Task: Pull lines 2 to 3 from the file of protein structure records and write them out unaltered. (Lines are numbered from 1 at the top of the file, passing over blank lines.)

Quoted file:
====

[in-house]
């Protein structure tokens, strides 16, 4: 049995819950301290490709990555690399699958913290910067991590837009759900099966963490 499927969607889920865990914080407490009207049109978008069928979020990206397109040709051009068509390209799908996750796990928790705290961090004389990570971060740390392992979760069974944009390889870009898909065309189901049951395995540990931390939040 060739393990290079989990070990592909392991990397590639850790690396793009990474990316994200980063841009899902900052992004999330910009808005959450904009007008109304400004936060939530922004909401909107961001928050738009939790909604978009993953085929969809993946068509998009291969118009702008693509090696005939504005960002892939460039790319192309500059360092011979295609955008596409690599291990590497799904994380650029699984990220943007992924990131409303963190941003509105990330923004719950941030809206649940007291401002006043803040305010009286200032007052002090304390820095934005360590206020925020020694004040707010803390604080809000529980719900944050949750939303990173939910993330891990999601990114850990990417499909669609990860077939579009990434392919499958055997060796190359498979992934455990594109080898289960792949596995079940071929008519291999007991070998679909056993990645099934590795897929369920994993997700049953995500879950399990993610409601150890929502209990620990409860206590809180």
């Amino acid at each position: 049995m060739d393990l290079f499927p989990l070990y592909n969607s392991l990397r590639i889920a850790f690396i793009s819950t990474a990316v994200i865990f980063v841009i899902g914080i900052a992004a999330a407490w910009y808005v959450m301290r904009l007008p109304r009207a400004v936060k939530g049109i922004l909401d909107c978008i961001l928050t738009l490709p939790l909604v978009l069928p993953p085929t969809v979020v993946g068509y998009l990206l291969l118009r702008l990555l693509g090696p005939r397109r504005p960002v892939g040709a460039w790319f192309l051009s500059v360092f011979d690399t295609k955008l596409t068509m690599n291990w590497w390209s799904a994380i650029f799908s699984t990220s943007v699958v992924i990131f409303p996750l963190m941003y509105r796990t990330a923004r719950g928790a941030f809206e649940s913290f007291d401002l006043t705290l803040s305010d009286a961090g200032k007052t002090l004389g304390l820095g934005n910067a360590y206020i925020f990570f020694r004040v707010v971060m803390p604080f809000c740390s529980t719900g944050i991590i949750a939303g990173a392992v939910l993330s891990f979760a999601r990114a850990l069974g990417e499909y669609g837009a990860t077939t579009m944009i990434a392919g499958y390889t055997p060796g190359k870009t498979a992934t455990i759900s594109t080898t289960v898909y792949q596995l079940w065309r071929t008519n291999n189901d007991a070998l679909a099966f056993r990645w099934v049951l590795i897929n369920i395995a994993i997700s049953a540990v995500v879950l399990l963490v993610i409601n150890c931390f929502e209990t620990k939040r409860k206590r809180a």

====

């Protein structure tokens, strides 16, 4: 049995819950301290490709990555690399699958913290910067991590837009759900099966963490 499927969607889920865990914080407490009207049109978008069928979020990206397109040709051009068509390209799908996750796990928790705290961090004389990570971060740390392992979760069974944009390889870009898909065309189901049951395995540990931390939040 060739393990290079989990070990592909392991990397590639850790690396793009990474990316994200980063841009899902900052992004999330910009808005959450904009007008109304400004936060939530922004909401909107961001928050738009939790909604978009993953085929969809993946068509998009291969118009702008693509090696005939504005960002892939460039790319192309500059360092011979295609955008596409690599291990590497799904994380650029699984990220943007992924990131409303963190941003509105990330923004719950941030809206649940007291401002006043803040305010009286200032007052002090304390820095934005360590206020925020020694004040707010803390604080809000529980719900944050949750939303990173939910993330891990999601990114850990990417499909669609990860077939579009990434392919499958055997060796190359498979992934455990594109080898289960792949596995079940071929008519291999007991070998679909056993990645099934590795897929369920994993997700049953995500879950399990993610409601150890929502209990620990409860206590809180």
């Amino acid at each position: 049995m060739d393990l290079f499927p989990l070990y592909n969607s392991l990397r590639i889920a850790f690396i793009s819950t990474a990316v994200i865990f980063v841009i899902g914080i900052a992004a999330a407490w910009y808005v959450m301290r904009l007008p109304r009207a400004v936060k939530g049109i922004l909401d909107c978008i961001l928050t738009l490709p939790l909604v978009l069928p993953p085929t969809v979020v993946g068509y998009l990206l291969l118009r702008l990555l693509g090696p005939r397109r504005p960002v892939g040709a460039w790319f192309l051009s500059v360092f011979d690399t295609k955008l596409t068509m690599n291990w590497w390209s799904a994380i650029f799908s699984t990220s943007v699958v992924i990131f409303p996750l963190m941003y509105r796990t990330a923004r719950g928790a941030f809206e649940s913290f007291d401002l006043t705290l803040s305010d009286a961090g200032k007052t002090l004389g304390l820095g934005n910067a360590y206020i925020f990570f020694r004040v707010v971060m803390p604080f809000c740390s529980t719900g944050i991590i949750a939303g990173a392992v939910l993330s891990f979760a999601r990114a850990l069974g990417e499909y669609g837009a990860t077939t579009m944009i990434a392919g499958y390889t055997p060796g190359k870009t498979a992934t455990i759900s594109t080898t289960v898909y792949q596995l079940w065309r071929t008519n291999n189901d007991a070998l679909a099966f056993r990645w099934v049951l590795i897929n369920i395995a994993i997700s049953a540990v995500v879950l399990l963490v993610i409601n150890c931390f929502e209990t620990k939040r409860k206590r809180a």